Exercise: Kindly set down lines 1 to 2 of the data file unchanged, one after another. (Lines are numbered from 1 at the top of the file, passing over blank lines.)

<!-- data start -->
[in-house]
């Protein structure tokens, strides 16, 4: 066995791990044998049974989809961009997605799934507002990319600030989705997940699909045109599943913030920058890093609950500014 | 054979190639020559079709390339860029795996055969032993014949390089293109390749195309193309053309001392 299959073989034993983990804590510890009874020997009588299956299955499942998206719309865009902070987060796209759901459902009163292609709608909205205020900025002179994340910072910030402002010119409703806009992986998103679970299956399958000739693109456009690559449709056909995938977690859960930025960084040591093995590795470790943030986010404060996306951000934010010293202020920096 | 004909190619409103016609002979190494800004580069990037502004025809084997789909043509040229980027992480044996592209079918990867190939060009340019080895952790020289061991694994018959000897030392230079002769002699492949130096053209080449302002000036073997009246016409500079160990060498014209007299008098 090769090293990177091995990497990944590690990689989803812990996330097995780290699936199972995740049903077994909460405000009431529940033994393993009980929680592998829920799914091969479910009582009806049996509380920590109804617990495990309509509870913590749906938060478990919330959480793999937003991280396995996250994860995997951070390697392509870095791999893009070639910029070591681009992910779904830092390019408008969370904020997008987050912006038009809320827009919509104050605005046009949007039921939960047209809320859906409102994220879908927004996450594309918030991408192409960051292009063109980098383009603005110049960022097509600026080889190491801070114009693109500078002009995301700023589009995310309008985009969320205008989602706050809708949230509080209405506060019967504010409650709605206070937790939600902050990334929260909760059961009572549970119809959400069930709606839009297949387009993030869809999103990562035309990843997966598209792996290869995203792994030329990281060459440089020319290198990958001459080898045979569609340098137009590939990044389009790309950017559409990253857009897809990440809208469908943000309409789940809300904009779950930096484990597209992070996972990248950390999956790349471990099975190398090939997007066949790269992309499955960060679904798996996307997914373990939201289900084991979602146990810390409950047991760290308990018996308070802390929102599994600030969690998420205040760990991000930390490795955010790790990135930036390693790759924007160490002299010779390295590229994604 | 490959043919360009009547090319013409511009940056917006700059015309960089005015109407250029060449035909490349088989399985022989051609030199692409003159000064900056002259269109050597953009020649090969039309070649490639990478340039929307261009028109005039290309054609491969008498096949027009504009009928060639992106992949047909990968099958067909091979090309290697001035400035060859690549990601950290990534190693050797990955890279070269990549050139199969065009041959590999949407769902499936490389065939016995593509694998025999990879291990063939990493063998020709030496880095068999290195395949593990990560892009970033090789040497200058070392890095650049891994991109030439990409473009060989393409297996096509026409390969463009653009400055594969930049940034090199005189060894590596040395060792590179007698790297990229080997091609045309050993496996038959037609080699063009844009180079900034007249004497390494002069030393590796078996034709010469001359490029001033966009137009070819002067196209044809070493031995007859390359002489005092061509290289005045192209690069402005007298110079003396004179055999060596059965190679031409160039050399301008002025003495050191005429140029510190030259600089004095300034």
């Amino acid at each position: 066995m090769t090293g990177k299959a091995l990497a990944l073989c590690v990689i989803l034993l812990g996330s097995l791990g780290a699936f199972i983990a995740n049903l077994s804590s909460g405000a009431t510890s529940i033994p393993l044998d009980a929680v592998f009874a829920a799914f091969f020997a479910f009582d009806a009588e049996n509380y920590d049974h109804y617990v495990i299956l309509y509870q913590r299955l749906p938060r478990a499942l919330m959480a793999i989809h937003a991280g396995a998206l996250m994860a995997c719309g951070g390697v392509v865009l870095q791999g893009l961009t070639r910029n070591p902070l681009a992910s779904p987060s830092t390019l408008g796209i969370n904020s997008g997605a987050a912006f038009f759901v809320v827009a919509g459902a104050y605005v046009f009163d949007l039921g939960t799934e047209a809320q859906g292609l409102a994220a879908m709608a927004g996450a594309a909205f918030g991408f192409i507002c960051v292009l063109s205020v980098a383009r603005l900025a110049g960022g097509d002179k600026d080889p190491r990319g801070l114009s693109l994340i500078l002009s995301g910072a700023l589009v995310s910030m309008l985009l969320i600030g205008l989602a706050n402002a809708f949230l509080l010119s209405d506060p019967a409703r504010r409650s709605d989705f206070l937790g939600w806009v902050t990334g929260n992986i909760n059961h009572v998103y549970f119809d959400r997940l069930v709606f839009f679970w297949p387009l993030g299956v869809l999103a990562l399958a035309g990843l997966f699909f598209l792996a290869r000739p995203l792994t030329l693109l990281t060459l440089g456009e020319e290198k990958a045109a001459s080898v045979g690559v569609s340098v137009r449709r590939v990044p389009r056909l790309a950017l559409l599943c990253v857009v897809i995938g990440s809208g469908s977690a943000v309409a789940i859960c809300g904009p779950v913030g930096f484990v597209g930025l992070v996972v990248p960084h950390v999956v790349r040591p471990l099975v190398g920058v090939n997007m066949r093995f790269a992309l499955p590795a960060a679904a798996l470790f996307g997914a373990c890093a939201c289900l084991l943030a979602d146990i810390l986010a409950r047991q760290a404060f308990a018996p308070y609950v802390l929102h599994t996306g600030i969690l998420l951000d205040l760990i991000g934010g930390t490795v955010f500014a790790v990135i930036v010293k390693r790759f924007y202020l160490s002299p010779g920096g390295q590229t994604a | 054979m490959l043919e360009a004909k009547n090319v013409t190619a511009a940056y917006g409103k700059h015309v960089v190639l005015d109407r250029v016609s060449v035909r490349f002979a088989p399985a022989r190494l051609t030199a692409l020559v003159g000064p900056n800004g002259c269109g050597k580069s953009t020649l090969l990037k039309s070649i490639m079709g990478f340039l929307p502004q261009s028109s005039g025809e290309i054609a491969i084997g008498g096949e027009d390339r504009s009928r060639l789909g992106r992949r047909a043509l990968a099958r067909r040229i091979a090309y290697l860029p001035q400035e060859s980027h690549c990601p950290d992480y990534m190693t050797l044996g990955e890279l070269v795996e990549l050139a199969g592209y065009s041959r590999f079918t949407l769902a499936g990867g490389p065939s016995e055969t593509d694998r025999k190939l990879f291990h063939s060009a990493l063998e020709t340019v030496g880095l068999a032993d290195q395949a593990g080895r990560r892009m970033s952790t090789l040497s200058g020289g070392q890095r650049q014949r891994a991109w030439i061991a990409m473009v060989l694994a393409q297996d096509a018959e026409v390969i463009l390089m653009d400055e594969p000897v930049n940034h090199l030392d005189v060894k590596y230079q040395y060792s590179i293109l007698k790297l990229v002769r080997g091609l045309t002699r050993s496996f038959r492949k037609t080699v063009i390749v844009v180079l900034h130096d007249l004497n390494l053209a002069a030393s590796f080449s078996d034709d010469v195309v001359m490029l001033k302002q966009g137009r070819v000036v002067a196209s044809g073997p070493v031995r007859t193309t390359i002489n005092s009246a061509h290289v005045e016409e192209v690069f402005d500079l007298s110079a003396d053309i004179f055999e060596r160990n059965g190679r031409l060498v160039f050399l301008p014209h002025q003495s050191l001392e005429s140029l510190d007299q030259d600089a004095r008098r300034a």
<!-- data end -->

[in-house]
């Protein structure tokens, strides 16, 4: 066995791990044998049974989809961009997605799934507002990319600030989705997940699909045109599943913030920058890093609950500014 | 054979190639020559079709390339860029795996055969032993014949390089293109390749195309193309053309001392 299959073989034993983990804590510890009874020997009588299956299955499942998206719309865009902070987060796209759901459902009163292609709608909205205020900025002179994340910072910030402002010119409703806009992986998103679970299956399958000739693109456009690559449709056909995938977690859960930025960084040591093995590795470790943030986010404060996306951000934010010293202020920096 | 004909190619409103016609002979190494800004580069990037502004025809084997789909043509040229980027992480044996592209079918990867190939060009340019080895952790020289061991694994018959000897030392230079002769002699492949130096053209080449302002000036073997009246016409500079160990060498014209007299008098 090769090293990177091995990497990944590690990689989803812990996330097995780290699936199972995740049903077994909460405000009431529940033994393993009980929680592998829920799914091969479910009582009806049996509380920590109804617990495990309509509870913590749906938060478990919330959480793999937003991280396995996250994860995997951070390697392509870095791999893009070639910029070591681009992910779904830092390019408008969370904020997008987050912006038009809320827009919509104050605005046009949007039921939960047209809320859906409102994220879908927004996450594309918030991408192409960051292009063109980098383009603005110049960022097509600026080889190491801070114009693109500078002009995301700023589009995310309008985009969320205008989602706050809708949230509080209405506060019967504010409650709605206070937790939600902050990334929260909760059961009572549970119809959400069930709606839009297949387009993030869809999103990562035309990843997966598209792996290869995203792994030329990281060459440089020319290198990958001459080898045979569609340098137009590939990044389009790309950017559409990253857009897809990440809208469908943000309409789940809300904009779950930096484990597209992070996972990248950390999956790349471990099975190398090939997007066949790269992309499955960060679904798996996307997914373990939201289900084991979602146990810390409950047991760290308990018996308070802390929102599994600030969690998420205040760990991000930390490795955010790790990135930036390693790759924007160490002299010779390295590229994604 | 490959043919360009009547090319013409511009940056917006700059015309960089005015109407250029060449035909490349088989399985022989051609030199692409003159000064900056002259269109050597953009020649090969039309070649490639990478340039929307261009028109005039290309054609491969008498096949027009504009009928060639992106992949047909990968099958067909091979090309290697001035400035060859690549990601950290990534190693050797990955890279070269990549050139199969065009041959590999949407769902499936490389065939016995593509694998025999990879291990063939990493063998020709030496880095068999290195395949593990990560892009970033090789040497200058070392890095650049891994991109030439990409473009060989393409297996096509026409390969463009653009400055594969930049940034090199005189060894590596040395060792590179007698790297990229080997091609045309050993496996038959037609080699063009844009180079900034007249004497390494002069030393590796078996034709010469001359490029001033966009137009070819002067196209044809070493031995007859390359002489005092061509290289005045192209690069402005007298110079003396004179055999060596059965190679031409160039050399301008002025003495050191005429140029510190030259600089004095300034």